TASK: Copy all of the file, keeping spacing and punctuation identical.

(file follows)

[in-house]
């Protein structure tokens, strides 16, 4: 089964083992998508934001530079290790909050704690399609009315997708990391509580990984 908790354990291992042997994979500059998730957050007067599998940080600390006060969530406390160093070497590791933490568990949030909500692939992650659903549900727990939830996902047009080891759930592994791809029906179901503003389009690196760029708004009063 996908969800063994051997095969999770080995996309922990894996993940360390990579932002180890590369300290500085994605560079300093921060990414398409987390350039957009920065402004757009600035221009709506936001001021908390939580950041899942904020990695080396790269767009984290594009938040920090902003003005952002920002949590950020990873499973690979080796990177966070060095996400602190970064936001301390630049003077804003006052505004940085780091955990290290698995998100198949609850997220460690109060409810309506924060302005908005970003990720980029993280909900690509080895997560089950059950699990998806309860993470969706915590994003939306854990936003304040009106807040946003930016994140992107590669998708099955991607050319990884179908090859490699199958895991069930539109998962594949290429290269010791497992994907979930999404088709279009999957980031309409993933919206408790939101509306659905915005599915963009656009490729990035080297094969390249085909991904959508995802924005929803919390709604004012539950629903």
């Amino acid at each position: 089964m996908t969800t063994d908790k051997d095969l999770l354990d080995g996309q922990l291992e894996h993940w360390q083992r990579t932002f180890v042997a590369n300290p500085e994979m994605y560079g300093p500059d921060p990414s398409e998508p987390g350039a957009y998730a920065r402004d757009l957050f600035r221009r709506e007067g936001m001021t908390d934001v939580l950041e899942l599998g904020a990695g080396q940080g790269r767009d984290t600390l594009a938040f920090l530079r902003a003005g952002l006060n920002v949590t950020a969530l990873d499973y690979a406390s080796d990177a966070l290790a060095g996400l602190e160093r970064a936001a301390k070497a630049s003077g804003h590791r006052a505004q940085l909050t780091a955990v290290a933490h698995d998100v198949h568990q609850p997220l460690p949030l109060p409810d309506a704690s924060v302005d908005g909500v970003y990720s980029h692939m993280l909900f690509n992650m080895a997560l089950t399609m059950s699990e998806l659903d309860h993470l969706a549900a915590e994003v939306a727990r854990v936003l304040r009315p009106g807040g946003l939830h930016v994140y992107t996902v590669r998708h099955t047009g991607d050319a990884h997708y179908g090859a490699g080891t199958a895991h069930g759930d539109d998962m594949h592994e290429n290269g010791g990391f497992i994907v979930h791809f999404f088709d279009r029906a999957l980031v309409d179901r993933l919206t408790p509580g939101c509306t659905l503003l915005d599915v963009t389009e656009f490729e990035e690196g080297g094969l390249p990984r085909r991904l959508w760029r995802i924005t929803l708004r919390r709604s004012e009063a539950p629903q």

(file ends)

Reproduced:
[in-house]
């Protein structure tokens, strides 16, 4: 089964083992998508934001530079290790909050704690399609009315997708990391509580990984 908790354990291992042997994979500059998730957050007067599998940080600390006060969530406390160093070497590791933490568990949030909500692939992650659903549900727990939830996902047009080891759930592994791809029906179901503003389009690196760029708004009063 996908969800063994051997095969999770080995996309922990894996993940360390990579932002180890590369300290500085994605560079300093921060990414398409987390350039957009920065402004757009600035221009709506936001001021908390939580950041899942904020990695080396790269767009984290594009938040920090902003003005952002920002949590950020990873499973690979080796990177966070060095996400602190970064936001301390630049003077804003006052505004940085780091955990290290698995998100198949609850997220460690109060409810309506924060302005908005970003990720980029993280909900690509080895997560089950059950699990998806309860993470969706915590994003939306854990936003304040009106807040946003930016994140992107590669998708099955991607050319990884179908090859490699199958895991069930539109998962594949290429290269010791497992994907979930999404088709279009999957980031309409993933919206408790939101509306659905915005599915963009656009490729990035080297094969390249085909991904959508995802924005929803919390709604004012539950629903």
């Amino acid at each position: 089964m996908t969800t063994d908790k051997d095969l999770l354990d080995g996309q922990l291992e894996h993940w360390q083992r990579t932002f180890v042997a590369n300290p500085e994979m994605y560079g300093p500059d921060p990414s398409e998508p987390g350039a957009y998730a920065r402004d757009l957050f600035r221009r709506e007067g936001m001021t908390d934001v939580l950041e899942l599998g904020a990695g080396q940080g790269r767009d984290t600390l594009a938040f920090l530079r902003a003005g952002l006060n920002v949590t950020a969530l990873d499973y690979a406390s080796d990177a966070l290790a060095g996400l602190e160093r970064a936001a301390k070497a630049s003077g804003h590791r006052a505004q940085l909050t780091a955990v290290a933490h698995d998100v198949h568990q609850p997220l460690p949030l109060p409810d309506a704690s924060v302005d908005g909500v970003y990720s980029h692939m993280l909900f690509n992650m080895a997560l089950t399609m059950s699990e998806l659903d309860h993470l969706a549900a915590e994003v939306a727990r854990v936003l304040r009315p009106g807040g946003l939830h930016v994140y992107t996902v590669r998708h099955t047009g991607d050319a990884h997708y179908g090859a490699g080891t199958a895991h069930g759930d539109d998962m594949h592994e290429n290269g010791g990391f497992i994907v979930h791809f999404f088709d279009r029906a999957l980031v309409d179901r993933l919206t408790p509580g939101c509306t659905l503003l915005d599915v963009t389009e656009f490729e990035e690196g080297g094969l390249p990984r085909r991904l959508w760029r995802i924005t929803l708004r919390r709604s004012e009063a539950p629903q």